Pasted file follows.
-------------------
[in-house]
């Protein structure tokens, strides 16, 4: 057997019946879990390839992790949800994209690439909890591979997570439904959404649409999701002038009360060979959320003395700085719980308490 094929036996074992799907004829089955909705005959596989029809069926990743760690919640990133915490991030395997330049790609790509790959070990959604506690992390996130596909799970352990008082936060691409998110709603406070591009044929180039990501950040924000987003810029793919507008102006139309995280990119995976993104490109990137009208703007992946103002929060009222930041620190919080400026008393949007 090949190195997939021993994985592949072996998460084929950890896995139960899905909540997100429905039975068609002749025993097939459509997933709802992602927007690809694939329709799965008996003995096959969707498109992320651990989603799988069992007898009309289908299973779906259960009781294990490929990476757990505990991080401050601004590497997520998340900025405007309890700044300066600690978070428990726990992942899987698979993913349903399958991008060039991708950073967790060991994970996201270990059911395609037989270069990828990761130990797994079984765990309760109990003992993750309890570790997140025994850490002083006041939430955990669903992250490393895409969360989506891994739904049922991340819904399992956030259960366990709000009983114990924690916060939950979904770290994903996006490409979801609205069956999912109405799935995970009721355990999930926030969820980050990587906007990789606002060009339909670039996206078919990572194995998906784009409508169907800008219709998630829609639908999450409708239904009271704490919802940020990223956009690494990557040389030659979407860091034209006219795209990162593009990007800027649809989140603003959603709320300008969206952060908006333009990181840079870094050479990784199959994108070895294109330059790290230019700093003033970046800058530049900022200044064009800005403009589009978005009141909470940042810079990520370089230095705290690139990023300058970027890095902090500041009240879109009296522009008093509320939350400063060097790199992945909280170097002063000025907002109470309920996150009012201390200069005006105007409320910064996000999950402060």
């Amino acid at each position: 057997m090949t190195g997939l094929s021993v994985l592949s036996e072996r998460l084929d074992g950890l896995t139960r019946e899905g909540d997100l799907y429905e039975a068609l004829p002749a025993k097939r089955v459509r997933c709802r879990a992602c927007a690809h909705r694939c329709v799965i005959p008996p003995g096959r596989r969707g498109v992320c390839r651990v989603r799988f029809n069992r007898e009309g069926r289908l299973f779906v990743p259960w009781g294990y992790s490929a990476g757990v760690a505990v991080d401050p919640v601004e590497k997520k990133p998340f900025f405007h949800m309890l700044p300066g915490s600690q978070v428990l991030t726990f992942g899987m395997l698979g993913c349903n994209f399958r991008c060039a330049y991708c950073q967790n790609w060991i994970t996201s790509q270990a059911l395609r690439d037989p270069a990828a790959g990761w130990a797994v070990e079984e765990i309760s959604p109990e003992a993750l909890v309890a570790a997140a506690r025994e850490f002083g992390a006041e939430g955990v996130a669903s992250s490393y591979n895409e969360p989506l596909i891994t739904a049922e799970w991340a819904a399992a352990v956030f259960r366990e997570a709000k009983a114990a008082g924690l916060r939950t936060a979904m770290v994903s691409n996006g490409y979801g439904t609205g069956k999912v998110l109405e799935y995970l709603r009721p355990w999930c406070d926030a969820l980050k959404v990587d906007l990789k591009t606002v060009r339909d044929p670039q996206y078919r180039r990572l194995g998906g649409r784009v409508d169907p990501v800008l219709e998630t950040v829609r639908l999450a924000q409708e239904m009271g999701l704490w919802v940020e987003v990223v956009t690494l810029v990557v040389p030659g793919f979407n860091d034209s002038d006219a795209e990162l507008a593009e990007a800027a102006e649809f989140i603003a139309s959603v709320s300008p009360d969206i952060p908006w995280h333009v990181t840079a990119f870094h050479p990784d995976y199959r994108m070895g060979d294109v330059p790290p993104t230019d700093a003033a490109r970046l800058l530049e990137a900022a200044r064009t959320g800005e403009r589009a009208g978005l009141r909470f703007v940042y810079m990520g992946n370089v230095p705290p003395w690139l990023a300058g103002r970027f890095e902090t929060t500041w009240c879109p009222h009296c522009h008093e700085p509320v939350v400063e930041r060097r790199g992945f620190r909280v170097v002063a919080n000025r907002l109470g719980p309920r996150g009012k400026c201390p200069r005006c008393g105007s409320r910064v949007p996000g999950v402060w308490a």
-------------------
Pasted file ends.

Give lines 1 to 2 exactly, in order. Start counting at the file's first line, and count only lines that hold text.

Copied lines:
[in-house]
């Protein structure tokens, strides 16, 4: 057997019946879990390839992790949800994209690439909890591979997570439904959404649409999701002038009360060979959320003395700085719980308490 094929036996074992799907004829089955909705005959596989029809069926990743760690919640990133915490991030395997330049790609790509790959070990959604506690992390996130596909799970352990008082936060691409998110709603406070591009044929180039990501950040924000987003810029793919507008102006139309995280990119995976993104490109990137009208703007992946103002929060009222930041620190919080400026008393949007 090949190195997939021993994985592949072996998460084929950890896995139960899905909540997100429905039975068609002749025993097939459509997933709802992602927007690809694939329709799965008996003995096959969707498109992320651990989603799988069992007898009309289908299973779906259960009781294990490929990476757990505990991080401050601004590497997520998340900025405007309890700044300066600690978070428990726990992942899987698979993913349903399958991008060039991708950073967790060991994970996201270990059911395609037989270069990828990761130990797994079984765990309760109990003992993750309890570790997140025994850490002083006041939430955990669903992250490393895409969360989506891994739904049922991340819904399992956030259960366990709000009983114990924690916060939950979904770290994903996006490409979801609205069956999912109405799935995970009721355990999930926030969820980050990587906007990789606002060009339909670039996206078919990572194995998906784009409508169907800008219709998630829609639908999450409708239904009271704490919802940020990223956009690494990557040389030659979407860091034209006219795209990162593009990007800027649809989140603003959603709320300008969206952060908006333009990181840079870094050479990784199959994108070895294109330059790290230019700093003033970046800058530049900022200044064009800005403009589009978005009141909470940042810079990520370089230095705290690139990023300058970027890095902090500041009240879109009296522009008093509320939350400063060097790199992945909280170097002063000025907002109470309920996150009012201390200069005006105007409320910064996000999950402060």